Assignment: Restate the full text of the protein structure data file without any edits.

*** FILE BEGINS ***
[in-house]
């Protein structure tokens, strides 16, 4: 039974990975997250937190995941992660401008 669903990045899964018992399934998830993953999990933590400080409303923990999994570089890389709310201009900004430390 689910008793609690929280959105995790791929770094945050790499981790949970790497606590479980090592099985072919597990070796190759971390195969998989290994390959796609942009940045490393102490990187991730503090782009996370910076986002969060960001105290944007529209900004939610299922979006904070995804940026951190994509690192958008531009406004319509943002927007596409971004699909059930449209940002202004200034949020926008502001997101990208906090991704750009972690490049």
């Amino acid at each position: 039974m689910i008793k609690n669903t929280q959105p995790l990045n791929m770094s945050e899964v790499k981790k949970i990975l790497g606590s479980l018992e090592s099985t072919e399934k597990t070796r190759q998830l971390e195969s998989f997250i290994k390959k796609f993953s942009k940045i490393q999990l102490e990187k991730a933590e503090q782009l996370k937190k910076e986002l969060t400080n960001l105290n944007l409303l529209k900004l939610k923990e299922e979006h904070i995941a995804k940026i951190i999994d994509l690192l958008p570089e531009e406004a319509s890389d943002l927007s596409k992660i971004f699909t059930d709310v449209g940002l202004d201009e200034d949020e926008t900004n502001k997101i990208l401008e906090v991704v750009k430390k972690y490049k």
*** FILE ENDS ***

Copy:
[in-house]
């Protein structure tokens, strides 16, 4: 039974990975997250937190995941992660401008 669903990045899964018992399934998830993953999990933590400080409303923990999994570089890389709310201009900004430390 689910008793609690929280959105995790791929770094945050790499981790949970790497606590479980090592099985072919597990070796190759971390195969998989290994390959796609942009940045490393102490990187991730503090782009996370910076986002969060960001105290944007529209900004939610299922979006904070995804940026951190994509690192958008531009406004319509943002927007596409971004699909059930449209940002202004200034949020926008502001997101990208906090991704750009972690490049």
């Amino acid at each position: 039974m689910i008793k609690n669903t929280q959105p995790l990045n791929m770094s945050e899964v790499k981790k949970i990975l790497g606590s479980l018992e090592s099985t072919e399934k597990t070796r190759q998830l971390e195969s998989f997250i290994k390959k796609f993953s942009k940045i490393q999990l102490e990187k991730a933590e503090q782009l996370k937190k910076e986002l969060t400080n960001l105290n944007l409303l529209k900004l939610k923990e299922e979006h904070i995941a995804k940026i951190i999994d994509l690192l958008p570089e531009e406004a319509s890389d943002l927007s596409k992660i971004f699909t059930d709310v449209g940002l202004d201009e200034d949020e926008t900004n502001k997101i990208l401008e906090v991704v750009k430390k972690y490049k």